17  4 sources of randomness:  Keyboard  Mouse  Disk Rotations  Hardware Random Number Generator  The solution: TrueRand  Computer with 2 clocks has a random number generator  Dan released DakaRand (i.e. TrueRand 1.0)

18  Can Be purchased on DVD after the conference  https://www.sok- media.com/store/products.php?event=2012- DEFCON https://www.sok- media.com/store/products.php?event=2012- DEFCON  Most presentations are released for download several months after the conference

19  Keynote by General Keith Alexander – Shared Values, Shared Responsibility Keynote by General Keith Alexander – Shared Values, Shared Responsibility  FX and Greg – Hacking [Redacted] Routers FX and Greg – Hacking [Redacted] Routers  Zack Fasel – Owned in 60 Seconds Zack Fasel – Owned in 60 Seconds  Closing Ceremonies Closing Ceremonies

20  20 teams competed for all 4 days  10 teams qualified, 9 were invited by winning other CTF events and one bought their spot on ebay  Teams are given points for stealing keys from their opponents and submitting to the scoring server  Points are also given for defacing a service by overwriting unique team keys on others services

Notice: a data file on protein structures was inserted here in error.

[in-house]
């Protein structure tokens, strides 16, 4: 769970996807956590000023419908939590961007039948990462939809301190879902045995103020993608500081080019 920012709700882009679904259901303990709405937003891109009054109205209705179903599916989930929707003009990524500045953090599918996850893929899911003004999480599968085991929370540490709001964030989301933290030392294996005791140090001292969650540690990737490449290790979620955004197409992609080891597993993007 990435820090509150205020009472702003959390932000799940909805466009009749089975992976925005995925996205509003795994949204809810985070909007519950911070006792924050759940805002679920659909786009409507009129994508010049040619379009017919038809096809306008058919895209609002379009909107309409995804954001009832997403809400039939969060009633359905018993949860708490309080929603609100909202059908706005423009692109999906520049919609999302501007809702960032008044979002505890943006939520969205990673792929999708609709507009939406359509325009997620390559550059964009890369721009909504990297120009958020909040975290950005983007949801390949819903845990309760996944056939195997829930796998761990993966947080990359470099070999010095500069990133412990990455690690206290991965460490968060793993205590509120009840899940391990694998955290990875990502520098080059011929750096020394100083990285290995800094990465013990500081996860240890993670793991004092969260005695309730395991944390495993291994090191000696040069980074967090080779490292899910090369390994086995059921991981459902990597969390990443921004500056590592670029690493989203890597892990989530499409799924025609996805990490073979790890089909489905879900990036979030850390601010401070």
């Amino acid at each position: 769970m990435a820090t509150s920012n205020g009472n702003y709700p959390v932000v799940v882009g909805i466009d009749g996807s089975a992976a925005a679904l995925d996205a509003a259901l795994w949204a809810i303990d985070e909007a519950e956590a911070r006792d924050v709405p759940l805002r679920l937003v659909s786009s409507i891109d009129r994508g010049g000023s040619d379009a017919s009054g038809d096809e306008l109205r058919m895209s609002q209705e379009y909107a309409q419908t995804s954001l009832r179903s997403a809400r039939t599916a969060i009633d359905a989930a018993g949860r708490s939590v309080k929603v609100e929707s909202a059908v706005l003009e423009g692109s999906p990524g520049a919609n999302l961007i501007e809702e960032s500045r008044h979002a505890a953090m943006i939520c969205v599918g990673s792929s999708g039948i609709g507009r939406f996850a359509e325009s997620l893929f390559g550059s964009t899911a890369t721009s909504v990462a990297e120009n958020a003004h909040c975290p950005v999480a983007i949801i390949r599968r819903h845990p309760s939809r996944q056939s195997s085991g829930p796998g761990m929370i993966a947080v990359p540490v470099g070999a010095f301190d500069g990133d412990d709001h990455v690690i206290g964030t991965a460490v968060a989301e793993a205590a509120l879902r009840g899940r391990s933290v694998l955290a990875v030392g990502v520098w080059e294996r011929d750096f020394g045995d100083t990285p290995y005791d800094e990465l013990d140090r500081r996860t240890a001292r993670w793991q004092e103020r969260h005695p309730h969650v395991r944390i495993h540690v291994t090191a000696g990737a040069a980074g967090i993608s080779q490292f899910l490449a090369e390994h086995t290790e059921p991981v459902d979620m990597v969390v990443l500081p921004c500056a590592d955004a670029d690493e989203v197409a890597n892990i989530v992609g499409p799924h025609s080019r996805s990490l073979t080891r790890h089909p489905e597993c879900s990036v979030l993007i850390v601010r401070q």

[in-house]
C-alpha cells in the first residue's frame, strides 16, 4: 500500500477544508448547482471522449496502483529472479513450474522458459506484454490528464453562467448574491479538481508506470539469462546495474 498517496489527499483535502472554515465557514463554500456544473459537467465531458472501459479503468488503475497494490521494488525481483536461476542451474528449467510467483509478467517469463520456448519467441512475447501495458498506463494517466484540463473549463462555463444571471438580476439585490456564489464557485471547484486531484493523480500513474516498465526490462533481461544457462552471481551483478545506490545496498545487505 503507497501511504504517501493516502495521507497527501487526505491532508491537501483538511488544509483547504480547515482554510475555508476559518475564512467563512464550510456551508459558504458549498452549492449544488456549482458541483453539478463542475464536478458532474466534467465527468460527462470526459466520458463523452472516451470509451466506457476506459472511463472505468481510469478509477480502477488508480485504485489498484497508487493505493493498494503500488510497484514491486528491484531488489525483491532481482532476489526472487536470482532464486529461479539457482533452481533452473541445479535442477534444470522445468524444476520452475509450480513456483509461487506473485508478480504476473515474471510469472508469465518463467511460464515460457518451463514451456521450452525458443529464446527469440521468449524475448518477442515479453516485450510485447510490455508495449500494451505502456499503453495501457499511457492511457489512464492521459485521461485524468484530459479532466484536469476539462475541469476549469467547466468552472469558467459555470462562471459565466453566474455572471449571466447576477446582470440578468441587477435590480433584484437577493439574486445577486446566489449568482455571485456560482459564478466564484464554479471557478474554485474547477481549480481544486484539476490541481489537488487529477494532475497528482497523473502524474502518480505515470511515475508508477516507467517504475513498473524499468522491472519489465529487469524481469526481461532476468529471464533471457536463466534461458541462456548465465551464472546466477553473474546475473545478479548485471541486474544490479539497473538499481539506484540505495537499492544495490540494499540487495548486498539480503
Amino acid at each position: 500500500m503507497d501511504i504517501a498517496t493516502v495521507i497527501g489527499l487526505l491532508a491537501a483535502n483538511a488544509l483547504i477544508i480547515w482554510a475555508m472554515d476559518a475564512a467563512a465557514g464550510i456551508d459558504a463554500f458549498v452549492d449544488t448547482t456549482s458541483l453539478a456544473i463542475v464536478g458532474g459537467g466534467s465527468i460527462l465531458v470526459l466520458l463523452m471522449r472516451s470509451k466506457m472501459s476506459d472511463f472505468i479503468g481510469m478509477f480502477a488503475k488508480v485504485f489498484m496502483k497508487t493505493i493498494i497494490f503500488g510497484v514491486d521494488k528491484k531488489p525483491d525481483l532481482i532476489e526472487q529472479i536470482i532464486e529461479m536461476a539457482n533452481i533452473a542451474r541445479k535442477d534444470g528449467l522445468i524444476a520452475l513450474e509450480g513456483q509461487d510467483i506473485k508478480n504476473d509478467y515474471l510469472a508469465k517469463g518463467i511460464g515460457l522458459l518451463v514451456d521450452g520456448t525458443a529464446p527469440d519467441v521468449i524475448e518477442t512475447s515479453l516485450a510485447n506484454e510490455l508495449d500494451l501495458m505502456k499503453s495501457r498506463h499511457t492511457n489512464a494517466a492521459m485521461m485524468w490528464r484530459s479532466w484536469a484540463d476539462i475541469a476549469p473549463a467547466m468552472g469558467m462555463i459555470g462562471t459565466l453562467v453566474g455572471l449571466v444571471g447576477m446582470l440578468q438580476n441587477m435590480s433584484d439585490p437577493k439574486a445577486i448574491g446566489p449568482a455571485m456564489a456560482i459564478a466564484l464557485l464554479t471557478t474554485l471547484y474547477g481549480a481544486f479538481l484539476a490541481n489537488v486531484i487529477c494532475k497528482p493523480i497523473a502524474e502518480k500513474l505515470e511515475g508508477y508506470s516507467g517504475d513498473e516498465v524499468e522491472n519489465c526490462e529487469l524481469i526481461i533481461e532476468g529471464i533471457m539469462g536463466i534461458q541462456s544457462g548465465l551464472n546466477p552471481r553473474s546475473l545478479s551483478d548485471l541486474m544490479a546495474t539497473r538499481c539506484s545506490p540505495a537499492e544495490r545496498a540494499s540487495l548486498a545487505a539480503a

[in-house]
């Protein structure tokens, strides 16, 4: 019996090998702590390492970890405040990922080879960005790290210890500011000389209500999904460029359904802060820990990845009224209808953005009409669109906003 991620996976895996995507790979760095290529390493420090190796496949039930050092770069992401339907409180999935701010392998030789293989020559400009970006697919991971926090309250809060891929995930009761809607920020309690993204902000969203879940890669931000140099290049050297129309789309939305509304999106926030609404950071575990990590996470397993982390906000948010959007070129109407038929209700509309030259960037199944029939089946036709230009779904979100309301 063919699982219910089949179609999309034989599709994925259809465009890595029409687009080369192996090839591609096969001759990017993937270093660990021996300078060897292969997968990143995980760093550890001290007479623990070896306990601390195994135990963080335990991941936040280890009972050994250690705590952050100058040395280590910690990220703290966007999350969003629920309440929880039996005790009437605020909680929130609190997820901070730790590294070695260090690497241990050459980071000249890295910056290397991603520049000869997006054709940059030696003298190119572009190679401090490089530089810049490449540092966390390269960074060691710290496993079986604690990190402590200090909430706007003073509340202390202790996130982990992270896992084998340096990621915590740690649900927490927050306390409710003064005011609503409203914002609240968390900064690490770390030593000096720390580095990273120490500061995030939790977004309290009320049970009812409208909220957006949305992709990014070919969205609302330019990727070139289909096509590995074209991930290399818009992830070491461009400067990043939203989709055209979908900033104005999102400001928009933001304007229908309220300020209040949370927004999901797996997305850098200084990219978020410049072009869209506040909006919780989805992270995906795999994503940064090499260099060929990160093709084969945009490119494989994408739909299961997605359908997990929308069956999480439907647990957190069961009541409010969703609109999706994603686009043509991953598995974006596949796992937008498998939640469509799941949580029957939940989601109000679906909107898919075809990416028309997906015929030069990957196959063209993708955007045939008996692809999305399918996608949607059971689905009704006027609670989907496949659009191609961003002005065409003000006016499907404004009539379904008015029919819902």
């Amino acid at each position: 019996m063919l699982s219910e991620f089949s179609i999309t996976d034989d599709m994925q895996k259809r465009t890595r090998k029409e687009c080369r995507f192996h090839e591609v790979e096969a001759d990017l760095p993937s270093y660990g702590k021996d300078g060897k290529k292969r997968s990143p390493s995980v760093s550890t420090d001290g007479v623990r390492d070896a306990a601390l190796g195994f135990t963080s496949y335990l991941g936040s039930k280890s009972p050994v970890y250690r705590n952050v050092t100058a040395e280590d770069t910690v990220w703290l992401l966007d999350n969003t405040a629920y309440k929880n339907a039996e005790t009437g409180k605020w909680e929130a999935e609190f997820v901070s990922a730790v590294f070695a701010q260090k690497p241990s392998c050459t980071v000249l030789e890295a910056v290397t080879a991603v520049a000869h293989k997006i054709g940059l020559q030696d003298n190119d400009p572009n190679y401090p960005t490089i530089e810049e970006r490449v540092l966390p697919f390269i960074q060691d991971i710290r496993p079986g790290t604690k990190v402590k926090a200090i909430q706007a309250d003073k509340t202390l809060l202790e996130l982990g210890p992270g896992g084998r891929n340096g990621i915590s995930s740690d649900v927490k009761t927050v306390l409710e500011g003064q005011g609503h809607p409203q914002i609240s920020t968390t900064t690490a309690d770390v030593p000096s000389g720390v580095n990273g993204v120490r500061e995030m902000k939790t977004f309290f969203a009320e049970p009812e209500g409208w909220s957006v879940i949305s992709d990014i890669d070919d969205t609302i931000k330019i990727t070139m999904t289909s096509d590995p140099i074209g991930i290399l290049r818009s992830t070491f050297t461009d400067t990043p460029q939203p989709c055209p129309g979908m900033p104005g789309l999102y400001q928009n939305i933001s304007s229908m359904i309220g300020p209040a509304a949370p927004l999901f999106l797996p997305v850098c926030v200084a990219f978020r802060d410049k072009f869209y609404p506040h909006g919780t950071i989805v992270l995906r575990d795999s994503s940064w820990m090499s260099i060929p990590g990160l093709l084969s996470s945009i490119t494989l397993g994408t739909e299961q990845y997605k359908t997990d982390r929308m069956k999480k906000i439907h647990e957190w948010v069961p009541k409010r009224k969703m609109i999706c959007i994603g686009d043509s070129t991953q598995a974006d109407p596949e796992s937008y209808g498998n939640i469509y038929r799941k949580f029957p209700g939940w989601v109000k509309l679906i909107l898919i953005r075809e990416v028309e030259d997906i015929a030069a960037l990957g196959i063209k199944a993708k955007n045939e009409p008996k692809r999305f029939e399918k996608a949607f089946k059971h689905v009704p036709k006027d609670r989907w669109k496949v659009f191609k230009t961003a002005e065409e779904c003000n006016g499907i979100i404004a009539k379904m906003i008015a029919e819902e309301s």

21  Types: Human, Goon, Press, Vendor, Speaker, Artist  Uber badge given to contest winners  Crypto puzzle built in to the badge software  Goon badges are designed to affect all other badges

22  Schmoo Con – Feb 15 – 17 (Washington DC)  Takedown Con (May)  Black Hat (July 27 – August 1) ConferencePrice# Days Schmoo Con$1503 Black Hat$25006 Takedown Con $6002 DEF CON$2004

23  DC-Groups (DCGs) Meet regularly to discuss technology and security topics  https://www.defcon.org/html/defcon- groups/dc-groups.html https://www.defcon.org/html/defcon- groups/dc-groups.html GroupLocationPOCContact DC202Washington, DCR0d3nt DC410Baltimore, MDBmore DC804Richmond,

24  DEFCON 20 Program: https://media.defcon.org/dc-20/defcon-20- program.pdf https://media.defcon.org/dc-20/defcon-20- program.pdf  Media: archives/dc-20-archive.htmlhttp://www.defcon.org/html/links/dc- archives/dc-20-archive.html  Purchase Extra Human Badges: dc20-humanbadge/ dc20-humanbadge/

25  Kyle Slosek –